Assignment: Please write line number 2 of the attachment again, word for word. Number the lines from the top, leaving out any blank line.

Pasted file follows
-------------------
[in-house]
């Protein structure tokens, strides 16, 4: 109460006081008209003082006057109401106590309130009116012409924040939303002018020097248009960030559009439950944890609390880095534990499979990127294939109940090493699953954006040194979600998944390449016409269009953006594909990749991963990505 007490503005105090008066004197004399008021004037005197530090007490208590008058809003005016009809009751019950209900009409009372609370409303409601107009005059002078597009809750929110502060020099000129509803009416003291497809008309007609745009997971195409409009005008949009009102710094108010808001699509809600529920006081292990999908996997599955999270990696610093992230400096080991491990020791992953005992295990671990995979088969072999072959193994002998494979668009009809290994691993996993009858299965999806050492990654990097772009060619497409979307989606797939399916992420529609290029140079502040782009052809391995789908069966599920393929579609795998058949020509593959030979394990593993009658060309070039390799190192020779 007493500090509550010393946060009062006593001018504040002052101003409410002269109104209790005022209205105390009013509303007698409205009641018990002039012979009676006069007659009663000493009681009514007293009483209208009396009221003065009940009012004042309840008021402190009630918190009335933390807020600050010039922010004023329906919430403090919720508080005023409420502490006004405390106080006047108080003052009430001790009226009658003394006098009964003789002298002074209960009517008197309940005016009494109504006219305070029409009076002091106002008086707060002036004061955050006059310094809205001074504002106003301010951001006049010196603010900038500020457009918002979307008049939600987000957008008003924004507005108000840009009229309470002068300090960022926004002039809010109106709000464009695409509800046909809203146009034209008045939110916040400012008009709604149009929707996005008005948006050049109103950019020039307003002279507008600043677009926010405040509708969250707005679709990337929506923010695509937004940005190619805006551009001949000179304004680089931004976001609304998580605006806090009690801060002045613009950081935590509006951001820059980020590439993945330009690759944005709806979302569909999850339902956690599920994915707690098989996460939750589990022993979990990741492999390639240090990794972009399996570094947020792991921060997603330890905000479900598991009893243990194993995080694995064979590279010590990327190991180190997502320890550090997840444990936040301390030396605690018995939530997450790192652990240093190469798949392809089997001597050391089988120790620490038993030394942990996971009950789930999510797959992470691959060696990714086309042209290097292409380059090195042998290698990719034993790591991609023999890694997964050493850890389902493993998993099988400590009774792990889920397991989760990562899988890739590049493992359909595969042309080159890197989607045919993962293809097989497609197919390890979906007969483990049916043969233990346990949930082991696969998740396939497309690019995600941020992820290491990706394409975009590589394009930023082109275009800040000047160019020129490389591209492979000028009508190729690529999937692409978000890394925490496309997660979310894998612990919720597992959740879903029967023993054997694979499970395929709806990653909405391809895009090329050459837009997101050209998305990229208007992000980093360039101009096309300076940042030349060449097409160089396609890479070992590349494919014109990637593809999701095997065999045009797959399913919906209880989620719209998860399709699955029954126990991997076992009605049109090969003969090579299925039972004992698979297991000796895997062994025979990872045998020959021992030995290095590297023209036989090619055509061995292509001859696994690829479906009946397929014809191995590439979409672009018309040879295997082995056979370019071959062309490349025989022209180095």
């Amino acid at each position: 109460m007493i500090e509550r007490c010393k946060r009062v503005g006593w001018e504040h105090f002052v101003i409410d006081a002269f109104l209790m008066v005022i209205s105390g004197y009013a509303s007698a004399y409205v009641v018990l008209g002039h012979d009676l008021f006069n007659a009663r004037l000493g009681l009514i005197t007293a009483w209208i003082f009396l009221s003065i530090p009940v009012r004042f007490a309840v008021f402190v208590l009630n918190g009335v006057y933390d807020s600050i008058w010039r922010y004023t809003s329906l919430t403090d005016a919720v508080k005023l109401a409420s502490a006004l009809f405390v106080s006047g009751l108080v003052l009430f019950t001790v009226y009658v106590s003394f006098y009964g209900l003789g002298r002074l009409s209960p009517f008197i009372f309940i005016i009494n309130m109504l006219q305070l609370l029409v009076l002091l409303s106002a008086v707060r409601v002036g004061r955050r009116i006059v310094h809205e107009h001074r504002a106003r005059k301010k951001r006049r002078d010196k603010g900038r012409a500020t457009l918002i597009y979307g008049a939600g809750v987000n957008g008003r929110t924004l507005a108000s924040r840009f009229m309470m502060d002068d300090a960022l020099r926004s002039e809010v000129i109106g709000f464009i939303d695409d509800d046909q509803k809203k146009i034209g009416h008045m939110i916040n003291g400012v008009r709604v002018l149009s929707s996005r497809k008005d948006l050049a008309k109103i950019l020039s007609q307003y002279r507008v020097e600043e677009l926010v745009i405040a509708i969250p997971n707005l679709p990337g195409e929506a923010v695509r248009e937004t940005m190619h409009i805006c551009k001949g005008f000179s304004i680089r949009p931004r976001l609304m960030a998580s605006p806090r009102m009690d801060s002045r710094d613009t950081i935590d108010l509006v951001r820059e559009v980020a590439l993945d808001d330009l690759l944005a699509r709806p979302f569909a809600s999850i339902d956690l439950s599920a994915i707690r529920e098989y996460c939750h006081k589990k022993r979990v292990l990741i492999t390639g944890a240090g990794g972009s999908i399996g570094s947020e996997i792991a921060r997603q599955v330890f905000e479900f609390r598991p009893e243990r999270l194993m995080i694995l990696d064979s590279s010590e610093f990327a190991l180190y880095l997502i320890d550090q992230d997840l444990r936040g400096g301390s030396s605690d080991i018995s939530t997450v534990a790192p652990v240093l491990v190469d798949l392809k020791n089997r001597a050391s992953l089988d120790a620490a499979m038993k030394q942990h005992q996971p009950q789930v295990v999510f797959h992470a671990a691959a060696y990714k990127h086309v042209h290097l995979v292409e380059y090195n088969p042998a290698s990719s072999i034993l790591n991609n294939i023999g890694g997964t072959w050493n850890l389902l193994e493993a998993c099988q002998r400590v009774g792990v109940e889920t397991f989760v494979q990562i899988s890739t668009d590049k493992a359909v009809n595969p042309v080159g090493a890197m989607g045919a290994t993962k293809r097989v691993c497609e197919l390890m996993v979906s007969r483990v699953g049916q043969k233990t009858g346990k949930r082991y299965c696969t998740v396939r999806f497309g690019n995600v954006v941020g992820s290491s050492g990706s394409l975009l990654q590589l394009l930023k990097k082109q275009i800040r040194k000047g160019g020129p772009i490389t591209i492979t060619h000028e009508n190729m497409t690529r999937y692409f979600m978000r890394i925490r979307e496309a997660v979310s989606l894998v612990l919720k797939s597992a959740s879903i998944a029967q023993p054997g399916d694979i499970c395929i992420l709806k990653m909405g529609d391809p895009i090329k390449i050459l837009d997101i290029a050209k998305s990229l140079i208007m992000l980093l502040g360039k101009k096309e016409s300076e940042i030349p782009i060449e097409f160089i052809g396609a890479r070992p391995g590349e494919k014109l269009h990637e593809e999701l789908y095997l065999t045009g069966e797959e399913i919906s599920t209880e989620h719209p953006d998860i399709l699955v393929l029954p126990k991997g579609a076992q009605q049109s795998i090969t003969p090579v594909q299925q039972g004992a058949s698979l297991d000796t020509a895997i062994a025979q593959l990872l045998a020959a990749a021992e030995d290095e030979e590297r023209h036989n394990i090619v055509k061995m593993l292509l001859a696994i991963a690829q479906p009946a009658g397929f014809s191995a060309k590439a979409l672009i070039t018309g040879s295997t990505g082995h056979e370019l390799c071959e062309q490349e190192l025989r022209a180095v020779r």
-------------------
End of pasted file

């Protein structure tokens, strides 16, 4: 109460006081008209003082006057109401106590309130009116012409924040939303002018020097248009960030559009439950944890609390880095534990499979990127294939109940090493699953954006040194979600998944390449016409269009953006594909990749991963990505 007490503005105090008066004197004399008021004037005197530090007490208590008058809003005016009809009751019950209900009409009372609370409303409601107009005059002078597009809750929110502060020099000129509803009416003291497809008309007609745009997971195409409009005008949009009102710094108010808001699509809600529920006081292990999908996997599955999270990696610093992230400096080991491990020791992953005992295990671990995979088969072999072959193994002998494979668009009809290994691993996993009858299965999806050492990654990097772009060619497409979307989606797939399916992420529609290029140079502040782009052809391995789908069966599920393929579609795998058949020509593959030979394990593993009658060309070039390799190192020779 007493500090509550010393946060009062006593001018504040002052101003409410002269109104209790005022209205105390009013509303007698409205009641018990002039012979009676006069007659009663000493009681009514007293009483209208009396009221003065009940009012004042309840008021402190009630918190009335933390807020600050010039922010004023329906919430403090919720508080005023409420502490006004405390106080006047108080003052009430001790009226009658003394006098009964003789002298002074209960009517008197309940005016009494109504006219305070029409009076002091106002008086707060002036004061955050006059310094809205001074504002106003301010951001006049010196603010900038500020457009918002979307008049939600987000957008008003924004507005108000840009009229309470002068300090960022926004002039809010109106709000464009695409509800046909809203146009034209008045939110916040400012008009709604149009929707996005008005948006050049109103950019020039307003002279507008600043677009926010405040509708969250707005679709990337929506923010695509937004940005190619805006551009001949000179304004680089931004976001609304998580605006806090009690801060002045613009950081935590509006951001820059980020590439993945330009690759944005709806979302569909999850339902956690599920994915707690098989996460939750589990022993979990990741492999390639240090990794972009399996570094947020792991921060997603330890905000479900598991009893243990194993995080694995064979590279010590990327190991180190997502320890550090997840444990936040301390030396605690018995939530997450790192652990240093190469798949392809089997001597050391089988120790620490038993030394942990996971009950789930999510797959992470691959060696990714086309042209290097292409380059090195042998290698990719034993790591991609023999890694997964050493850890389902493993998993099988400590009774792990889920397991989760990562899988890739590049493992359909595969042309080159890197989607045919993962293809097989497609197919390890979906007969483990049916043969233990346990949930082991696969998740396939497309690019995600941020992820290491990706394409975009590589394009930023082109275009800040000047160019020129490389591209492979000028009508190729690529999937692409978000890394925490496309997660979310894998612990919720597992959740879903029967023993054997694979499970395929709806990653909405391809895009090329050459837009997101050209998305990229208007992000980093360039101009096309300076940042030349060449097409160089396609890479070992590349494919014109990637593809999701095997065999045009797959399913919906209880989620719209998860399709699955029954126990991997076992009605049109090969003969090579299925039972004992698979297991000796895997062994025979990872045998020959021992030995290095590297023209036989090619055509061995292509001859696994690829479906009946397929014809191995590439979409672009018309040879295997082995056979370019071959062309490349025989022209180095």